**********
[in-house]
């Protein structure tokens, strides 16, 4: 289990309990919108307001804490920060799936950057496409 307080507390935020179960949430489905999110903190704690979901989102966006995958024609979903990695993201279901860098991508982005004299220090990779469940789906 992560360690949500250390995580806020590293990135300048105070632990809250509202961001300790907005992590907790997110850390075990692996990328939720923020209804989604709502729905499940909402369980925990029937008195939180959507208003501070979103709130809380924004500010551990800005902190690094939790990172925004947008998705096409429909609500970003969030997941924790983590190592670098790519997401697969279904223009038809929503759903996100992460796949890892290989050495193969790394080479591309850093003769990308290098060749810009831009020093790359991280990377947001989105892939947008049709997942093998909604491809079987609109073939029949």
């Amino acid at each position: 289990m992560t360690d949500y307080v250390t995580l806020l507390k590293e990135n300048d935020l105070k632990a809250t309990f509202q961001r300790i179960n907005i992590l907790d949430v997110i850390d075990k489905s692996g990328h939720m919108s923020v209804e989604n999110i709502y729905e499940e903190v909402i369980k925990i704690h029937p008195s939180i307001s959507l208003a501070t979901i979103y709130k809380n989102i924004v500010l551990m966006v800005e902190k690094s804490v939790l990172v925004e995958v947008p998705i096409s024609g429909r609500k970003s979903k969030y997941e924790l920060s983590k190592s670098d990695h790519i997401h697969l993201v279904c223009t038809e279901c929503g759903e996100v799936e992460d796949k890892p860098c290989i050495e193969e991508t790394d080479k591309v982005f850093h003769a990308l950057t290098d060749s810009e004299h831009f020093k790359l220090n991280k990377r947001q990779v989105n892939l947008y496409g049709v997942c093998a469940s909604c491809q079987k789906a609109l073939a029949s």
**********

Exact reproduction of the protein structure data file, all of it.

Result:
[in-house]
């Protein structure tokens, strides 16, 4: 289990309990919108307001804490920060799936950057496409 307080507390935020179960949430489905999110903190704690979901989102966006995958024609979903990695993201279901860098991508982005004299220090990779469940789906 992560360690949500250390995580806020590293990135300048105070632990809250509202961001300790907005992590907790997110850390075990692996990328939720923020209804989604709502729905499940909402369980925990029937008195939180959507208003501070979103709130809380924004500010551990800005902190690094939790990172925004947008998705096409429909609500970003969030997941924790983590190592670098790519997401697969279904223009038809929503759903996100992460796949890892290989050495193969790394080479591309850093003769990308290098060749810009831009020093790359991280990377947001989105892939947008049709997942093998909604491809079987609109073939029949």
């Amino acid at each position: 289990m992560t360690d949500y307080v250390t995580l806020l507390k590293e990135n300048d935020l105070k632990a809250t309990f509202q961001r300790i179960n907005i992590l907790d949430v997110i850390d075990k489905s692996g990328h939720m919108s923020v209804e989604n999110i709502y729905e499940e903190v909402i369980k925990i704690h029937p008195s939180i307001s959507l208003a501070t979901i979103y709130k809380n989102i924004v500010l551990m966006v800005e902190k690094s804490v939790l990172v925004e995958v947008p998705i096409s024609g429909r609500k970003s979903k969030y997941e924790l920060s983590k190592s670098d990695h790519i997401h697969l993201v279904c223009t038809e279901c929503g759903e996100v799936e992460d796949k890892p860098c290989i050495e193969e991508t790394d080479k591309v982005f850093h003769a990308l950057t290098d060749s810009e004299h831009f020093k790359l220090n991280k990377r947001q990779v989105n892939l947008y496409g049709v997942c093998a469940s909604c491809q079987k789906a609109l073939a029949s």